Amy Finch, researcher at the thinktank Reform, writes:
The coalition government’s recent focus on school and teacher autonomy is to be welcomed. Yet when schools struggle to use this autonomy to innovate, governments must think carefully about how best to enable innovation to grow.
In the first education white paper of this Parliament, The Importance of Teaching, the coalition set out its view that “teachers must be free to use their professionalism and expertise to support all children to progress”.
In some respects, this commitment was honoured when, as part of the national curriculum review, the coalition announced that it would no longer require schools to use levels for assessing pupil achievement and progress. The cohort starting new programmes of study this academic year are the first to be formatively assessed without levels since the introduction of the national curriculum in 1988.
Levels have gained a reputation among school teachers and leaders as being both overly bureaucratic and unhelpful in assessing pupil progress. A survey of teachers by the National Foundation for Educational Research in 2011 found that using the government’s system of assessing pupils’ progress (APP) was one of the most commonly cited examples teachers gave of the “bureaucratic burden preventing them from raising attainment and achievement of pupils”.
Additional concerns have surrounded the reliability and validity of pupil assessment through levels. Research by the now-defunct Qualifications and Curriculum Authority in 2008 found that the corroboration between different markers’ assessment of a pupil’s level could be as low as 56 per cent.
Yet while “level bashing” is a common feature of discussions about pupil assessment, their removal has not unleashed professional freedom and autonomy, either. The effects of this sudden delegation of responsibility to schools has led to heads' union the NAHT to establish a framework on assessment to guide school leaders. It therefore appears that schools have freedom from government interference over formative pupil assessment but currently lack the freedom to develop their own methods.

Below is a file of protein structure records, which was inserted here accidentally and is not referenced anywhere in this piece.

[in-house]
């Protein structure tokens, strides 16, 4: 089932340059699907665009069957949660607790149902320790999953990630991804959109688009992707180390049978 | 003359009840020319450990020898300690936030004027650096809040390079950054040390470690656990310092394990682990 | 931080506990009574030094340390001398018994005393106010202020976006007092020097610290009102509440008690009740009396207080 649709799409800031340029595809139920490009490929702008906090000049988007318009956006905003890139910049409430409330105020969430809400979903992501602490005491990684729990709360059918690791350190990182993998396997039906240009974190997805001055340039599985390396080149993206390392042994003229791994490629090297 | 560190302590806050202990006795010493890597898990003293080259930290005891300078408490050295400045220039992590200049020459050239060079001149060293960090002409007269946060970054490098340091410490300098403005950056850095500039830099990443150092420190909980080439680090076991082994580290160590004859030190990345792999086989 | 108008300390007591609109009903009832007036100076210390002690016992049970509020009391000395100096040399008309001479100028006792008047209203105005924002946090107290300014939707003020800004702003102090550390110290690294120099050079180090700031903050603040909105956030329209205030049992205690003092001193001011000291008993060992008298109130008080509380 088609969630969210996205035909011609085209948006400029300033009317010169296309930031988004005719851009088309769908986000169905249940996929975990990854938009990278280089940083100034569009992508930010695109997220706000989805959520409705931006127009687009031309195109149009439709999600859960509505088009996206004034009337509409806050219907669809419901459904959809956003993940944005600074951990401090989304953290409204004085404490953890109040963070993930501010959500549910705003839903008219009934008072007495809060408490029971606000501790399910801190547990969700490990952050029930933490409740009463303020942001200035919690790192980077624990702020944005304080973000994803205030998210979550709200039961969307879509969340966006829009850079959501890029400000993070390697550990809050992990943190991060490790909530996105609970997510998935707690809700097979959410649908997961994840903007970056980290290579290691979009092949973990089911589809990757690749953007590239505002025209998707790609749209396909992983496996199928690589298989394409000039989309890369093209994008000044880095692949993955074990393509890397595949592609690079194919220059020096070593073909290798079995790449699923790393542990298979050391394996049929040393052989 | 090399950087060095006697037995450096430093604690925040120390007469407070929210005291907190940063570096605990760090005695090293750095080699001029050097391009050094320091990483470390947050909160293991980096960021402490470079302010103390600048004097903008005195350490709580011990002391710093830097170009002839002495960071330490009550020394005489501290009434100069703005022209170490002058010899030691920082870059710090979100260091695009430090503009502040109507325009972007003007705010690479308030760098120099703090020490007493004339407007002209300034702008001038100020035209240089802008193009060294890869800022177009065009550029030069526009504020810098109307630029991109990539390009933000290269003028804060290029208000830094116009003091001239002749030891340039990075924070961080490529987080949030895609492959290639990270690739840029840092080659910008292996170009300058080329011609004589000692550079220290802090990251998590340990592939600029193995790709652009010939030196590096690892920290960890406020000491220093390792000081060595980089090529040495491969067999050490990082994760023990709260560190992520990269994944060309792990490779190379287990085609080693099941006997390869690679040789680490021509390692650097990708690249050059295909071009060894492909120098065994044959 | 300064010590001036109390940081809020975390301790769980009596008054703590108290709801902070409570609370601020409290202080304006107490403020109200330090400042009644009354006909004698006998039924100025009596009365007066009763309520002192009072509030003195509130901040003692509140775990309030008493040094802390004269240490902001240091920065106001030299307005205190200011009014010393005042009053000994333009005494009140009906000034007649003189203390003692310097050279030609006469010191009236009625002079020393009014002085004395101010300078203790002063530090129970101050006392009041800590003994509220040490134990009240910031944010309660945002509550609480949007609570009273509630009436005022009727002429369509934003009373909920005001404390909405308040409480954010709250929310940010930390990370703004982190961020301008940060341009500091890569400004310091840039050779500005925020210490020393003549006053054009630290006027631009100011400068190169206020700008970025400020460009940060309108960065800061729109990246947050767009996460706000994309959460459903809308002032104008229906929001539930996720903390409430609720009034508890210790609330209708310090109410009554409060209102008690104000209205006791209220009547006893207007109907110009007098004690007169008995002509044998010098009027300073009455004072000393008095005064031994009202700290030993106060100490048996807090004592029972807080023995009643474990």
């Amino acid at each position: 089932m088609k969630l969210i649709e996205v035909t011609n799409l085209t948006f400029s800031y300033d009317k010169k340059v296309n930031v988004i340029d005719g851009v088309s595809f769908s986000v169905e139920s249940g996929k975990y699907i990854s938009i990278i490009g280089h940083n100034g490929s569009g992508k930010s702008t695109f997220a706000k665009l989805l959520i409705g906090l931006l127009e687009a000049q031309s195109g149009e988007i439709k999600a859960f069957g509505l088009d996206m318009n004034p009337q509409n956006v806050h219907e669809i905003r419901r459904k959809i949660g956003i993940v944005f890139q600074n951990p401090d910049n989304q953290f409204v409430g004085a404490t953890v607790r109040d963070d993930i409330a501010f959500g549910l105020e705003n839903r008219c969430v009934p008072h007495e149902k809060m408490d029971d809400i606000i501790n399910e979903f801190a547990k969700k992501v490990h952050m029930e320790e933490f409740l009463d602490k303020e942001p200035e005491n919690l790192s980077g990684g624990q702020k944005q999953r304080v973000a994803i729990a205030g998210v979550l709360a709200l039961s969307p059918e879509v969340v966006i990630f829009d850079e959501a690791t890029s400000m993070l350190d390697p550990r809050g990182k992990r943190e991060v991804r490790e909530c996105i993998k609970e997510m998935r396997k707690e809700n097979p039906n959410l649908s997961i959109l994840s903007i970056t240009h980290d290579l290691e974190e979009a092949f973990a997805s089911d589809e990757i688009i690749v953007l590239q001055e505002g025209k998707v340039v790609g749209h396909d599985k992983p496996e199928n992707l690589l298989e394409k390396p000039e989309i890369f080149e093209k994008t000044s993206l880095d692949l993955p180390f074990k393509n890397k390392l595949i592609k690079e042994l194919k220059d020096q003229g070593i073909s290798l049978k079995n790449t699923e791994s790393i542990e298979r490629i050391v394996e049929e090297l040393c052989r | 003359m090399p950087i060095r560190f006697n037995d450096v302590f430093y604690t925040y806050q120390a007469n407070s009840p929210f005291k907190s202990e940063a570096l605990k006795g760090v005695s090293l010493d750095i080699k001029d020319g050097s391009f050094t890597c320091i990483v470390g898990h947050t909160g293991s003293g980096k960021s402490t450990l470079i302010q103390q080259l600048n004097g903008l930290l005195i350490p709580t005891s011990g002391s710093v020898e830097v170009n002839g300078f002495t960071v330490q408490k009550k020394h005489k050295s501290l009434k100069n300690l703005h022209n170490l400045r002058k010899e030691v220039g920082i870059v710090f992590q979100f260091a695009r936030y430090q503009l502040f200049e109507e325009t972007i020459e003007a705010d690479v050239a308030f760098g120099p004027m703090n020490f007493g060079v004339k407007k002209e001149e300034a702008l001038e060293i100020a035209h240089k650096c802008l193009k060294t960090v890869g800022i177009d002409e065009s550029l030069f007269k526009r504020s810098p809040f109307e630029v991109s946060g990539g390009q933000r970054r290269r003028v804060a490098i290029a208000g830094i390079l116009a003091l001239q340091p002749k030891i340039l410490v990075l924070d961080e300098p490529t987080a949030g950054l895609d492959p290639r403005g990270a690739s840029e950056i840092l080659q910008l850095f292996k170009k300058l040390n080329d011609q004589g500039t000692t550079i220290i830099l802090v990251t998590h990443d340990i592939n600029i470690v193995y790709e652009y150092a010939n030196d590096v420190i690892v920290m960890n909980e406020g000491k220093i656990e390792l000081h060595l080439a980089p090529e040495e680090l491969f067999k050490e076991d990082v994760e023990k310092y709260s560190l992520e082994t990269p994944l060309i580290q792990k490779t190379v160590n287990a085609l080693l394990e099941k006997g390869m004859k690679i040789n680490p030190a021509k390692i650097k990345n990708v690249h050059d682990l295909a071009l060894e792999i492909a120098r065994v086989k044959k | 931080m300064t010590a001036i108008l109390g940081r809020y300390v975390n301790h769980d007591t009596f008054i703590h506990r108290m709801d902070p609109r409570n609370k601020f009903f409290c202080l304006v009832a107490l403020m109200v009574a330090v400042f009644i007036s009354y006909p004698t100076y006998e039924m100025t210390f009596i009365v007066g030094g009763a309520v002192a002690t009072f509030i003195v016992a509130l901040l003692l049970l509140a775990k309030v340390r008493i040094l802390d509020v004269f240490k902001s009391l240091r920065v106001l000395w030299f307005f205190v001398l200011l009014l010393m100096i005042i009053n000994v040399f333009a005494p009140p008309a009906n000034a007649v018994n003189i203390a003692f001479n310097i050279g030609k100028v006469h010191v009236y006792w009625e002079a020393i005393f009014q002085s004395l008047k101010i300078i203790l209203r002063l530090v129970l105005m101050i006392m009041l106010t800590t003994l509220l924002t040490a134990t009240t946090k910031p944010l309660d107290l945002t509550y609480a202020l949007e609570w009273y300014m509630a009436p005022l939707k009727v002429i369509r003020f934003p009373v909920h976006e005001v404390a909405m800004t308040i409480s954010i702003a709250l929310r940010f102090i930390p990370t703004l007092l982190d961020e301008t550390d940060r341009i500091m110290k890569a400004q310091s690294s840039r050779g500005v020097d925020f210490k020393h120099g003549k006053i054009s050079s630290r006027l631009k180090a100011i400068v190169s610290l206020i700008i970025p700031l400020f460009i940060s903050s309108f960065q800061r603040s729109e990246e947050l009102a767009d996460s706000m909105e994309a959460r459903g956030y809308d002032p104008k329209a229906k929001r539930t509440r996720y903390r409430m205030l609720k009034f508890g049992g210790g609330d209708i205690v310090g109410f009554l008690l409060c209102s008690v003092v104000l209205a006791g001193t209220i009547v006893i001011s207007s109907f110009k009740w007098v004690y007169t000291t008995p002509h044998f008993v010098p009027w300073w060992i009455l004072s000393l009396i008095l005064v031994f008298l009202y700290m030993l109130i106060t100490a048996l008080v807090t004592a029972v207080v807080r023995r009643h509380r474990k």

There are a number of potential reasons for this. Formative assessment is incredibly important at primary school to help pupils progress quickly. Yet many of these primaries are small, standalone schools, and therefore lack the economies of scale necessary to invest in curriculum and assessment development on their own.
Another potential factor is the assessment market’s ability to keep up with the pace of policy change. Many of the providers offering resources for assessing progress are focused on delivering the new primary baseline test, and must have a minimum number of schools signed up by April this year.
The coalition has recognised some of these challenges and is taking action. Speaking at a Reform event last week, the minister for school reform, Nick Gibb, announced a new government-led commission on assessment without levels. While the remit of the commission has not been announced, the message he gave was clear: “internal, formative assessments do not need to be benchmarked to some national standard”. Assessment should inform pupils of how well they are learning and teachers of how well they are teaching. In Gibb’s view, this implies that “there needs to be more assessment, not less – but not centrally determined and not high stakes”.
These ideas echo the comments made by former education and childcare minister Liz Truss, when she spoke to Reform last year: “We are clearer about the end result - about what each child needs to know and is able to do. But we recognise teachers are the experts at the ‘how’.”
Yet it is less clear how the commission will prevent what Gibb himself termed “the Nick Gibb version of levels”. In May last year, the coalition tried to fill the hole left by levels by awarding eight schools across the country £10,000 each to develop new methods of assessment. It is now approaching a year since this Assessment Innovation Fund was established, but there is no clear outcome from the initiative. It also remains unclear how the work of these schools will link to the new commission.
Some may consider the commission on assessment to be an admission by the coalition that schools are struggling without levels. Yet it takes time for schools to use newly gained autonomy to innovate. It is the job of government to set the framework for this innovation to take place.
The framework for the commission will therefore be of vital importance to the future of pupil assessment. While the underlying intention is to speed up innovation, there is a risk of creating more central prescription. The commission should be careful to strike the right balance if it is to get the best from its schools.